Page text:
The phone bleeped and displayed an unfamiliar number. I answered and heard a halting, accented "Hi, this is Won Young. Do you know me?"
Yes, Won, I know you. I remember you were thrust on us by a local exchange student organization at the last minute. Not once, but twice. The first time, we were excited to host a Korean 16-year old for winter break. There were these soft questions wafting in the back of our heads, - where was the host family? But HH and I let them waft away, trusting.
I tried to do my very best, cooking my shorthand version of Korean food, going Korean grocery shopping an hour away, taking him to restaurants, trying to make conversation. He ate with near disgust on his face, answered our questions with grunts or "I don't know."
"Oh, he's shy. Oh, he's awkward," we said.
He'd come up for meals, then leave before we were done. Sometimes a thanks, sometimes not. He spent every minute down in his room.
A few months later, another last-minute call to host him for Spring Break. Maybe he's changed, we said. Maybe he'll be more open, we said.
It was worse. I'd come home to find him sitting in our small family room, parked in the one armchair, having found wireless for his laptop. No hellos. Not even a grunt. Well into the night, he monopolized our family room. We were glad to see him go at the end of the week. When his host family came to pick him up, it was obvious they were not glad to have him back.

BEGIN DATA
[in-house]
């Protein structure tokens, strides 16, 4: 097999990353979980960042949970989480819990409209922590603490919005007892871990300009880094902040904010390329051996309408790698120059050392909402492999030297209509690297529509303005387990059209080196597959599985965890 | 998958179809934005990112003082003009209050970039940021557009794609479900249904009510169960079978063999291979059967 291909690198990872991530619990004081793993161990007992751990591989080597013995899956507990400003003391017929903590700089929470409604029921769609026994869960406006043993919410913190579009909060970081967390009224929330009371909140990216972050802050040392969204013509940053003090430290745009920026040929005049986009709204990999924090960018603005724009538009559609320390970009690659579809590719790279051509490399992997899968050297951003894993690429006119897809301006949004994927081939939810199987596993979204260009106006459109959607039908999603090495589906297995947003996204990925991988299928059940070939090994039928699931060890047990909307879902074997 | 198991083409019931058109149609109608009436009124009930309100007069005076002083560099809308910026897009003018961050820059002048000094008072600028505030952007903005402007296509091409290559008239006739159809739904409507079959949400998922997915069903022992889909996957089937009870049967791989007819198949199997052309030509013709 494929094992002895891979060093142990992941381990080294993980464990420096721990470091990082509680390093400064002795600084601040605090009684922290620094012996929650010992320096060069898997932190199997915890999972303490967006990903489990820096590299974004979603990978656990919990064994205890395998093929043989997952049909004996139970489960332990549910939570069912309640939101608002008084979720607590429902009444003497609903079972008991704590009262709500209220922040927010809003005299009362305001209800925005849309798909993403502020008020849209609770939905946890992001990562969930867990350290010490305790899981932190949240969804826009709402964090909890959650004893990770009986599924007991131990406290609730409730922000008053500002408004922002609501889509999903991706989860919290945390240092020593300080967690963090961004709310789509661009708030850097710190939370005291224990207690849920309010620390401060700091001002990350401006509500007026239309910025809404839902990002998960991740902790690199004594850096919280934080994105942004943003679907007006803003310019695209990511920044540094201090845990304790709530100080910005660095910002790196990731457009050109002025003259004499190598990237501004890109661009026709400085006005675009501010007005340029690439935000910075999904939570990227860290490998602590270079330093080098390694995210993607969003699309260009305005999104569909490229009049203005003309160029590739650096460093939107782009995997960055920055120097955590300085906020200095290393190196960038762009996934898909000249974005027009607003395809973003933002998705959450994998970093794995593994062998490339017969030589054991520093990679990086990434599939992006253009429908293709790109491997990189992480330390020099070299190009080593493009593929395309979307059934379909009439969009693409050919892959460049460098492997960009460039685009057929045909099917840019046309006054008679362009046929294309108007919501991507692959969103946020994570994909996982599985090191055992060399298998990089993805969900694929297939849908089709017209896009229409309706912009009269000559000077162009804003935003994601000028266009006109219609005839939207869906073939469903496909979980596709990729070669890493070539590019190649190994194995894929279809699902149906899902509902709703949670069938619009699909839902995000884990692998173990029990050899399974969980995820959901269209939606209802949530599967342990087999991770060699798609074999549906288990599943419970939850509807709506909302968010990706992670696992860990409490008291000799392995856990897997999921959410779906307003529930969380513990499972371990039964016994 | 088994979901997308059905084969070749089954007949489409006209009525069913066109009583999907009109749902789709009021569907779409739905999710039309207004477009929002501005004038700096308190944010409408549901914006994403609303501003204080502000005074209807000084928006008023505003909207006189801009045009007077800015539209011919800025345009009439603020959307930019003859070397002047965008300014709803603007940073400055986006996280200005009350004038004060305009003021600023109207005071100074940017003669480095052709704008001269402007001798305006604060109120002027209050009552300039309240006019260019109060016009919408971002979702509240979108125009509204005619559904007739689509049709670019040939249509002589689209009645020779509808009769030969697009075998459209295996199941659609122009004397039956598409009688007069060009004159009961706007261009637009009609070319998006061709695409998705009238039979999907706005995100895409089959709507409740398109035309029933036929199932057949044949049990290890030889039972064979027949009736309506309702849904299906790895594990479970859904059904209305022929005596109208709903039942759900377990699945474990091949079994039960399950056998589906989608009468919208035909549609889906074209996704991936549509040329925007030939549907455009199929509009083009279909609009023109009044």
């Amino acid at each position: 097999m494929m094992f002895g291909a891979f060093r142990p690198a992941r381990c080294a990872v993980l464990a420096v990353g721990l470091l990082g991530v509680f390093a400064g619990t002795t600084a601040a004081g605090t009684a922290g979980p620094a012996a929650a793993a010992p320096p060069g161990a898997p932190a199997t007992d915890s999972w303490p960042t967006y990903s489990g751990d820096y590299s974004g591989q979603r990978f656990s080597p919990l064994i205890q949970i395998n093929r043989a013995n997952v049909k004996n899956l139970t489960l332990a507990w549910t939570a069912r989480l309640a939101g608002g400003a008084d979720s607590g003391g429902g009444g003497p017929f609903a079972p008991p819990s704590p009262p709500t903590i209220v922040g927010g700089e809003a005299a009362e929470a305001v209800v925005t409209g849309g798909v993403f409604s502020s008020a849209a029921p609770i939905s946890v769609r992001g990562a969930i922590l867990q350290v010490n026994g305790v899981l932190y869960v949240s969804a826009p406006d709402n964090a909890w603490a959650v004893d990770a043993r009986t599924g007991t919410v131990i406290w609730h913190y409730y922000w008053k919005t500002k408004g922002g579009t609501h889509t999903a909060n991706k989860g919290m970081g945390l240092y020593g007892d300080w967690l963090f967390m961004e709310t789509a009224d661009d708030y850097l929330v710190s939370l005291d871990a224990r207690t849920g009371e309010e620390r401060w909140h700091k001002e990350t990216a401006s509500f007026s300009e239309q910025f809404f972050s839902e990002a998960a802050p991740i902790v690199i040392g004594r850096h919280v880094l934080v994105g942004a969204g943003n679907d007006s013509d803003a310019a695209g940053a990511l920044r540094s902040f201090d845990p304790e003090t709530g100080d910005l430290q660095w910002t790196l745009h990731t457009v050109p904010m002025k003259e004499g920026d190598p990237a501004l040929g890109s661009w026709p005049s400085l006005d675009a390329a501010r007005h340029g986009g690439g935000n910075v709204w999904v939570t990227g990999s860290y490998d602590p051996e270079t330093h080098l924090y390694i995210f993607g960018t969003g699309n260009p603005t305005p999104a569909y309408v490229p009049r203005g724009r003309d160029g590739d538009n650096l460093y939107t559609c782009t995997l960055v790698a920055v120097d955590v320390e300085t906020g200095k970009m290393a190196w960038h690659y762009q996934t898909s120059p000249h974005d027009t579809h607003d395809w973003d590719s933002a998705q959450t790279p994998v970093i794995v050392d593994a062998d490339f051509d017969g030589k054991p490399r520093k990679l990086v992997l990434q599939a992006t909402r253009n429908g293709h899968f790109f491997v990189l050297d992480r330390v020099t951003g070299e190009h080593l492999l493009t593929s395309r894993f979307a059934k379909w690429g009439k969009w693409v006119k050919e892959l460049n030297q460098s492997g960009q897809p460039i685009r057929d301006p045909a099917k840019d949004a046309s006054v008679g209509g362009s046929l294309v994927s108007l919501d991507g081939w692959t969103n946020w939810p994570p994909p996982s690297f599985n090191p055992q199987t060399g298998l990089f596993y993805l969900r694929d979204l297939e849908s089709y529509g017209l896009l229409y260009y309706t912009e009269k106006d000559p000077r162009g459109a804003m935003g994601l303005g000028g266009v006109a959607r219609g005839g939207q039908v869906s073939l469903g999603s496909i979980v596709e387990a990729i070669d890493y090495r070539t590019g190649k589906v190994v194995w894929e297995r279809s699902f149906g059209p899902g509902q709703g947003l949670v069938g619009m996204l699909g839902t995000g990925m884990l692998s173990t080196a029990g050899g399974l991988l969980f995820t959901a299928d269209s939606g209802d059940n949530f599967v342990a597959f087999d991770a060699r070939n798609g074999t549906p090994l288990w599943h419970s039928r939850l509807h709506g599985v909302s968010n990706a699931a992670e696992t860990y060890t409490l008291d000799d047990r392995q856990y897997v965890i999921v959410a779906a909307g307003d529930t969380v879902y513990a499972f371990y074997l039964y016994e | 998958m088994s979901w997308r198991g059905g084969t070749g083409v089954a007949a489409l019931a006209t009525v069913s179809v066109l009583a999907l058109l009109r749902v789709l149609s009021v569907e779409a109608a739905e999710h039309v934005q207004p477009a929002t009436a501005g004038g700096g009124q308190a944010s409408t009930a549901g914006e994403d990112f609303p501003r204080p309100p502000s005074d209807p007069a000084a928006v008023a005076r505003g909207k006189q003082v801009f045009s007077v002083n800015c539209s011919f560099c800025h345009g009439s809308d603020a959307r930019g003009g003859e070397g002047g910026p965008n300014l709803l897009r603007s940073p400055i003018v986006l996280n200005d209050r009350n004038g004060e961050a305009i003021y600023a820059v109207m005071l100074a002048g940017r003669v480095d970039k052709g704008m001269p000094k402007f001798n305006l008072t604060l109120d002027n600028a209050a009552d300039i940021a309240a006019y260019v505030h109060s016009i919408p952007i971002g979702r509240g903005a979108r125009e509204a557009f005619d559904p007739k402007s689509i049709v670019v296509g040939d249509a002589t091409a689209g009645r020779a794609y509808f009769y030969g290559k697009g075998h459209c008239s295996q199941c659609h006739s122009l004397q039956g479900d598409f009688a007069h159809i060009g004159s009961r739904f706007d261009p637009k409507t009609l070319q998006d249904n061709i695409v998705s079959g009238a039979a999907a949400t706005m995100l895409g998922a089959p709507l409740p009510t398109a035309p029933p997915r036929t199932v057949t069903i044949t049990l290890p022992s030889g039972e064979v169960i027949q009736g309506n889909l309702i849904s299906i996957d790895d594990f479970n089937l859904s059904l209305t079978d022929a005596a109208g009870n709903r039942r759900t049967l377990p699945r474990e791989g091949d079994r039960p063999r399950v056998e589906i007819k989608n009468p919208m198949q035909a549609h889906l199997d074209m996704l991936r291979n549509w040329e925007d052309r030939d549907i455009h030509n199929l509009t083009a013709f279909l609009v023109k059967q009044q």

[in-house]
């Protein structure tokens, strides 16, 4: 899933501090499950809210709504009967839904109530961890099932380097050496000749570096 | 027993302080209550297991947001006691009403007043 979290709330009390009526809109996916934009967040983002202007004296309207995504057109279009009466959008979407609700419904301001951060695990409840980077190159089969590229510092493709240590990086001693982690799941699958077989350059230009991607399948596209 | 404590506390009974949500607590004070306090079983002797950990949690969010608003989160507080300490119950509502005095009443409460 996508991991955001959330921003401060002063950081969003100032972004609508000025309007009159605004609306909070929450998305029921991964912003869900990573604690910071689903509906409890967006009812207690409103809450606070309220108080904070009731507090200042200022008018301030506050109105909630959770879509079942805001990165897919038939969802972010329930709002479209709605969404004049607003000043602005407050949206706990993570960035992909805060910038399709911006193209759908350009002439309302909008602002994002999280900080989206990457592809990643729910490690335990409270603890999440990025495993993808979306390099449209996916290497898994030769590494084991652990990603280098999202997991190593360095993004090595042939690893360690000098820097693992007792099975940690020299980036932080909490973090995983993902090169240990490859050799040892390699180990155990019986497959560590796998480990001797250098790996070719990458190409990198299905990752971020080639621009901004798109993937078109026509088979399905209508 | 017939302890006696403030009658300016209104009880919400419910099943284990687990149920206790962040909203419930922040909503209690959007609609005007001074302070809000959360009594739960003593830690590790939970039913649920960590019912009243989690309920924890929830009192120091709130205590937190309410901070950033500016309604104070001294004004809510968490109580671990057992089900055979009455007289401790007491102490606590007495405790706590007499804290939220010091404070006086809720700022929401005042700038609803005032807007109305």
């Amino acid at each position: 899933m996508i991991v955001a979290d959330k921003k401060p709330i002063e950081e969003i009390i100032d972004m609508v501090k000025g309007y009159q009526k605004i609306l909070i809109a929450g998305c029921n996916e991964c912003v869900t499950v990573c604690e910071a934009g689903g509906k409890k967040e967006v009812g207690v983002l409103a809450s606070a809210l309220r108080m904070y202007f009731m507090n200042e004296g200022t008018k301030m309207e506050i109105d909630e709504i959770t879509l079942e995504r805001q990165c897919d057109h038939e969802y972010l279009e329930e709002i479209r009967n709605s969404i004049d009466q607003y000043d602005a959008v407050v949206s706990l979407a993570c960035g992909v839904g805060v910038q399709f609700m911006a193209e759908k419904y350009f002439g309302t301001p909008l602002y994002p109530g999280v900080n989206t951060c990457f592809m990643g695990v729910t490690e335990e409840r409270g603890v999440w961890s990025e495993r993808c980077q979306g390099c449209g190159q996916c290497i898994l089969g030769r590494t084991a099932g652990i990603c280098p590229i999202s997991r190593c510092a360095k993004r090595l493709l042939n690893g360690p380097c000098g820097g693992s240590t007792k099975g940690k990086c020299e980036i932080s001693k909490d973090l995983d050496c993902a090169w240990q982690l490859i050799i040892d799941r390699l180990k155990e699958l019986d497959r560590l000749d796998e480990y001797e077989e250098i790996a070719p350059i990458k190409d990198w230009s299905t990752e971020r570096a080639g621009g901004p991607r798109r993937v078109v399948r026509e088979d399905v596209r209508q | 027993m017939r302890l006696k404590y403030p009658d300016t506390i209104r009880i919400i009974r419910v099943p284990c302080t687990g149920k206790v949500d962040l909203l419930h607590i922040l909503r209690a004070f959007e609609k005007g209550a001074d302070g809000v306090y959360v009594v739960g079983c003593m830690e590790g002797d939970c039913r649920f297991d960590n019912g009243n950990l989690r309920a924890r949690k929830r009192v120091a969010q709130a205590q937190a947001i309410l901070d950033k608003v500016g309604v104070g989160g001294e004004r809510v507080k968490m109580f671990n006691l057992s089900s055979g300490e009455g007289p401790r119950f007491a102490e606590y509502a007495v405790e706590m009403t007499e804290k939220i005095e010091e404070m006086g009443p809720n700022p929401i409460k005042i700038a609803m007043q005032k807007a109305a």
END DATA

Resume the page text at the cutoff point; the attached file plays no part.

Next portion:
"Hi, this is Won Young. Do you know me?" the voice said. I did the best I could to sound pleasant, just this side of cool. He wanted to tell me that he had become a Christian; that he'd like to come visit.
After that call, I thought. Did I ever pray for this lost, spoiled boy? or was I too busy being insulted? After all these years, I had not learned to be more forgiving. That quickly lead to another line of thinking: Will having been won to Christ make him polite, friendly, thoughtful?
Not likely. After 16 years of being allowed to behave that way - spoiled, coddled - he will not magically unlearn all the rudeness, nor instantly attain Emily Postdom. But I know this. I know his heart has changed. From a heart of stone, it has been turned to living flesh. Where it was turned only onto himself, it is able to look out and care about someone else. I doubt he'll be a scintillating conversationalist. And he will, after all, still be a teenager: young. And I wonder, when he is 40, will he be able to overcome his poor beginning? Will others look at him and say, "Oh he calls himself a Christian! How can he ----," just as someone might be saying about me. Maybe you see someone in your circles who claims to be a Christian. Maybe they really aren't. Or maybe they are but don't meet your standards.
God - infinite, timeless, omniscient - works with me, a poor slob who is so very limited, bound by time and filled with ignorance. But through His grace, He leads me down a road, as each day passes, I learn something new, I act a bit kinder, hope a bit more. If I were not a Christian, what would I be like now? I'd rather not know. I may not seem like a masterpiece to you, but by His grace, I am here: better and farther down that road than were I not.
So be patient with me, as I'll need to be patient with this one young man.